Another great thinker, Laura Antoniou, author of some of the leather and kink scene’s most beloved novels, and someone who often makes her points humorously, also takes issue with how the Old Guard has been romanticized beyond recognition. She also refers to the mythology of “houses,” a kissing cousin of the Old Guard mythology where people were supposedly mysteriously trained into the leather and kink ways. She puts it this way.

“There are no ‘old leather traditions.’ There are behaviors that individuals and small, isolated groups developed as customs (Bob has a new bike! Let’s all pee on it!) and there are behaviors individuals established as relationship habits (Call me Lady!) but there are no unified, recognized leather ‘traditions.’ A ‘house’ is not part of anything that anyone would recognize as an ‘old leather tradition,’ whether it’s a custom or a habit. If your new friend wants to join in a group with individual rules that mostly come out of ‘what makes them feel good,’ that’s awesome. She should ask them what all these rules are and see if they make HER feel good, and then do whatever she feels is comfortable and sexy and positive and right for her in order to join their little club, knowing full well that should it get creepy, stupid, onerous or no longer sexy, she can wave bye-bye and wander off to find more people with their own rules. Which will be entirely different from the ones she just learned and experienced. My advice would be to be very wary of anything that sounds like ‘this is the right way!’ (as opposed to ‘this is MY way, because I love it when things happen this way! Whee!’) and understand that everything is subject to negotiation. Also, if she needs to pass tests, perform feats of strength and daring, gets special clothing to wear and toys to play with and secret handshakes, those are super fun things for grownups to do, and having the mindset to throw yourself fully into the moment can be quite a rush.”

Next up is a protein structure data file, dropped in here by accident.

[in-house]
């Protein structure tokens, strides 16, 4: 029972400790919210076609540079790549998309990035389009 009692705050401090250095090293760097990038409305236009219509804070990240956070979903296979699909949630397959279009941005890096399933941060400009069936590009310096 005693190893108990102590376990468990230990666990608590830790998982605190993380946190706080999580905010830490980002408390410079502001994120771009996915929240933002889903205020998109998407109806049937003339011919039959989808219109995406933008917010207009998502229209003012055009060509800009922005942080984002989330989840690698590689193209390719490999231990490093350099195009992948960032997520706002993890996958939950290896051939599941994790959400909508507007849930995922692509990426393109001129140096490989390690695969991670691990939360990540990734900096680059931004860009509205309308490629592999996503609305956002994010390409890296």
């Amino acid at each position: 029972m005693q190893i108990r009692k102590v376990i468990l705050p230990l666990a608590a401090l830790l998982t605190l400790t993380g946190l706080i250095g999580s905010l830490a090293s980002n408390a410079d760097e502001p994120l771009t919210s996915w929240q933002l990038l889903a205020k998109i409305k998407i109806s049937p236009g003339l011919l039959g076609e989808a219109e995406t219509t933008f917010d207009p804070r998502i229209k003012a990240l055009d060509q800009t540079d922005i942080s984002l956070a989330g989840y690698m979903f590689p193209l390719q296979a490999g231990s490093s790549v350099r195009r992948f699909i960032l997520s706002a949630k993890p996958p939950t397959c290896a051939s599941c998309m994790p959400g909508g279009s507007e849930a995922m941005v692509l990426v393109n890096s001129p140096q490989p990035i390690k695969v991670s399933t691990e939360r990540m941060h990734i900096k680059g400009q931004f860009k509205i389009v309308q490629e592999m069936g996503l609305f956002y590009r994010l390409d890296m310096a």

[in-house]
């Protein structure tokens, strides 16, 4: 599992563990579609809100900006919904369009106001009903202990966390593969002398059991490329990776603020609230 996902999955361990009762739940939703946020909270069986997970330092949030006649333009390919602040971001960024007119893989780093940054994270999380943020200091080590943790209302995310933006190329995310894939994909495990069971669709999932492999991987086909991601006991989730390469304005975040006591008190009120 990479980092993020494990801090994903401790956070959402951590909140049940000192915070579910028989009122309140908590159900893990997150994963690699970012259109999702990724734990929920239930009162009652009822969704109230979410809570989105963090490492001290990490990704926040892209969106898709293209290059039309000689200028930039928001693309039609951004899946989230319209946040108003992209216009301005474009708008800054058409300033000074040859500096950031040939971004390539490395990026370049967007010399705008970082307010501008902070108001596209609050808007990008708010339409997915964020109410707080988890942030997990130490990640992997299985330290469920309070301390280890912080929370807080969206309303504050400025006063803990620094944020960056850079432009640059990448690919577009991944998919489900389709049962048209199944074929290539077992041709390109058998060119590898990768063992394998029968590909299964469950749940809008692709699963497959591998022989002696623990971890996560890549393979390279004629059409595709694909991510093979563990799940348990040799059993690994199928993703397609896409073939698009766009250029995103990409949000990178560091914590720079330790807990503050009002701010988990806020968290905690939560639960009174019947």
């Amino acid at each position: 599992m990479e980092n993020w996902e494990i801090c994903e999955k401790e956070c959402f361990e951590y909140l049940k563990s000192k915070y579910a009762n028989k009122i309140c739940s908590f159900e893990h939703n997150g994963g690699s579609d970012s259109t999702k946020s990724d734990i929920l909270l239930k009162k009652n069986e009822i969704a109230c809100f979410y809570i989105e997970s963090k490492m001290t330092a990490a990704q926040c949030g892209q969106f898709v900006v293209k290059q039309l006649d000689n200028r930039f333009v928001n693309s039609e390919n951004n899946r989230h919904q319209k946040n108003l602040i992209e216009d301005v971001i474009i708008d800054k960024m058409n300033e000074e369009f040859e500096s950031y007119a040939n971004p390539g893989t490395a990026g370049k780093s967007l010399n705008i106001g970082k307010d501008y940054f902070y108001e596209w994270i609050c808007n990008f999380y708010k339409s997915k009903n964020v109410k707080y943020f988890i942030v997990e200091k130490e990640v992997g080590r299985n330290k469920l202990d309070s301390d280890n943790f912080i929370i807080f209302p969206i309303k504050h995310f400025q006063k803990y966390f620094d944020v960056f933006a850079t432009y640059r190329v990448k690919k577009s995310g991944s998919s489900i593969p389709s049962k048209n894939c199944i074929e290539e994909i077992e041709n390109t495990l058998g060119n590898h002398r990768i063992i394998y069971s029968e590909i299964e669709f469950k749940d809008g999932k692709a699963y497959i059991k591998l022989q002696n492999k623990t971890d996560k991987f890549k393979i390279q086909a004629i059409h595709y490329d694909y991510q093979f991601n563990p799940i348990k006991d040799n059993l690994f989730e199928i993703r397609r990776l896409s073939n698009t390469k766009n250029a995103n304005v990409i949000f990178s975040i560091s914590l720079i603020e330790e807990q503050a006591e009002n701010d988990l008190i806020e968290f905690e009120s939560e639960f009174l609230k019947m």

“And ultimately, anyone who says you MUST do anything to be ‘real’ or ‘true’ is basically saying, ‘…in MY Super Secret No Cooties Clubhouse!’ So, anytime you hear words like that, just think ‘super secret clubhouse’ and you will know instantly whether you want to continue chatting, let alone consider play, sex or a relationship.”

I’ve said it before and I’ll say it likely many times again, the guidelines for being a good leather or kinky person are essentially the same as being a good person. Be nice. Respect others. Watch out for each other. Be curious. Learn what you need to know to best enjoy yourself. Share what you know generously. That’s about it. The rest is all just a lot of noise that is more about how individuals choose to express their erotic selves than it is about how things should be done by others.

Let me close with a quotation from an unlikely book, considering the topic, but one that applies so well here. William Deresiewicz, in his book, Excellent Sheep, says this.

“The past gave rise to the present, but it is also different from the present. It shows us that things do not have to be the way that they are now. It provides us with a vantage point from which to see that our conventional wisdom is just conventional, not wisdom – that what we think is natural is merely cultural; temporal, not eternal; particular, not universal. It offers us an exit from the present. It tells us that things change: not only don’t they have to be the way they are, they will not be the way they are. The past, in other words, allows us to create the future. If you want to be a leader, if you want to find a new direction, then that is where you need to start.”

Go forth and be kinky, your way. Don’t let anyone tell you how you are supposed to be you.

4 Comments on “The Truth About Old Guard

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[…] The Truth About Old Guard by Race Bannon which appeared 10/26/14 on Race’s blog (bannon.com) […]

[…] by that young lady, and by countless clueless websites? It is well established that the diehard “Old guard” and “training houses” myths are just a misinformed rehash of mostly fictional lore: the existence of one protocol all […]